The former strong safety from New Mexico was one of the lesser known players in the draft year. Once he was signed, the Bears moved Urlacher from strong safety to outside linebacker because of his combination of size and speed. It didn’t take long for him to adapt to the position.
When former middle linebacker Barry Minter found himself on the injured list early into the season, Urlacher was moved to his position. He remained the starter at the position for the rest of his career.
Urlacher’s speed and athleticism was unheard of for any linebacker in the history of the game. He could stop the run, rush the passer, fight off blockers, he was solid in pass coverage, and he could play special teams when called upon.
It didn’t take long for Urlacher to become the leader of the Bears defense. It’s also been said that the 260-pounder spent a considerable amount of time studying game film. Every defensive coordinator that Urlacher ever had in his career has said in one way or another that he understood his playbook as if it were sacred religious text.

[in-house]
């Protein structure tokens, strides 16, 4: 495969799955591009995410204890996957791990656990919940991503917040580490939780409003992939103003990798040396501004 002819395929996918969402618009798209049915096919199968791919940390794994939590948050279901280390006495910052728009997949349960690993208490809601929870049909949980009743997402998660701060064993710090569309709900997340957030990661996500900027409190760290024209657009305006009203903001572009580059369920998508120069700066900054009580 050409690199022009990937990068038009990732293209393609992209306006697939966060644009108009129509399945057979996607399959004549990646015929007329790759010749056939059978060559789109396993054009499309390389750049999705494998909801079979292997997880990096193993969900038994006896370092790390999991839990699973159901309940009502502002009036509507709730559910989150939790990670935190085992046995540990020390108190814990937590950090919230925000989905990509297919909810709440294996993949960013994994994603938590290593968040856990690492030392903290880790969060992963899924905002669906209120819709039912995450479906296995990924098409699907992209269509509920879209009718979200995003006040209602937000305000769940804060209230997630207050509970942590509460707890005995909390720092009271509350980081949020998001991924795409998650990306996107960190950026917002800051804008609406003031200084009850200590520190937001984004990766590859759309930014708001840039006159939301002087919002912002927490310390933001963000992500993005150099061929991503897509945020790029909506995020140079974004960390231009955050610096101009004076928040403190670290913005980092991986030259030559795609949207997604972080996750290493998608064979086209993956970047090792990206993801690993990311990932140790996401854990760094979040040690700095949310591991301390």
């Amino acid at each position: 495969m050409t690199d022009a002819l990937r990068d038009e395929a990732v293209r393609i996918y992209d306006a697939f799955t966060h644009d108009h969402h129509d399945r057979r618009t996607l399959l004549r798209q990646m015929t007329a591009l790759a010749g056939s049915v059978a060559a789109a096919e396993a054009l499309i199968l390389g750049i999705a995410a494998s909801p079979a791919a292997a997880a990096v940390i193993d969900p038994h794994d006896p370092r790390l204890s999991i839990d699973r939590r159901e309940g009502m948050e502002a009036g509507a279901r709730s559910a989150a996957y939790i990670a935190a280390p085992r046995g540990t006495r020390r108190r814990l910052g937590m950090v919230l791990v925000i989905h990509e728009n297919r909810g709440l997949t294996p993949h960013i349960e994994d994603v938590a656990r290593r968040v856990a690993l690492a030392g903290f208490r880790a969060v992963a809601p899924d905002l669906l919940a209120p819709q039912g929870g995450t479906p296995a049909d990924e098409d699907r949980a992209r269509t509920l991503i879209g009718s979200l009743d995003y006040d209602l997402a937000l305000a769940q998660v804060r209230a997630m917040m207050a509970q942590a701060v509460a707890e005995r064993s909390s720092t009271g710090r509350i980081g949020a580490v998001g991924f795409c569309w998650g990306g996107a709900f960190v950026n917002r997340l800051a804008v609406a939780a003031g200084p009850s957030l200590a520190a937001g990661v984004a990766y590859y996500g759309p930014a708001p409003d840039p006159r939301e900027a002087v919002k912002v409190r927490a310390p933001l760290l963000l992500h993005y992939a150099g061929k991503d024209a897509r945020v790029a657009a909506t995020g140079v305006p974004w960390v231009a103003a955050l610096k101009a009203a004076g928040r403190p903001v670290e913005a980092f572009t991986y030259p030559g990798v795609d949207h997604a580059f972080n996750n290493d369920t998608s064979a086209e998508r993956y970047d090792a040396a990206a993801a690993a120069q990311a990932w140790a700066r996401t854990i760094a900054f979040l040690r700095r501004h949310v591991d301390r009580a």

His play on the field proved those attributes on a weekly basis. His 1,353 career total tackles puts him at the top of the Bears all-time list. He also finished his career with 41.5 sacks, 22 interceptions, three defensive touchdowns, 12 forced fumbles, and 91 pass deflections.
As good as Urlacher was on the field, a long list of injuries would spell his demise: a string of neck and back injuries in 2004, a broken hand in 2009, a group of nagging injuries between 2010, and 2012 ended his time with the Bears.
Urlacher was unable to work out a new deal with the franchise when his contract expired. When no other teams expressed interest in the 35-year-old, he took the hint and decided to hang up his helmet and pads for good.
The Bears will move on as a team, but they will never be able to truly replace what Brian Urlacher brought to the table.
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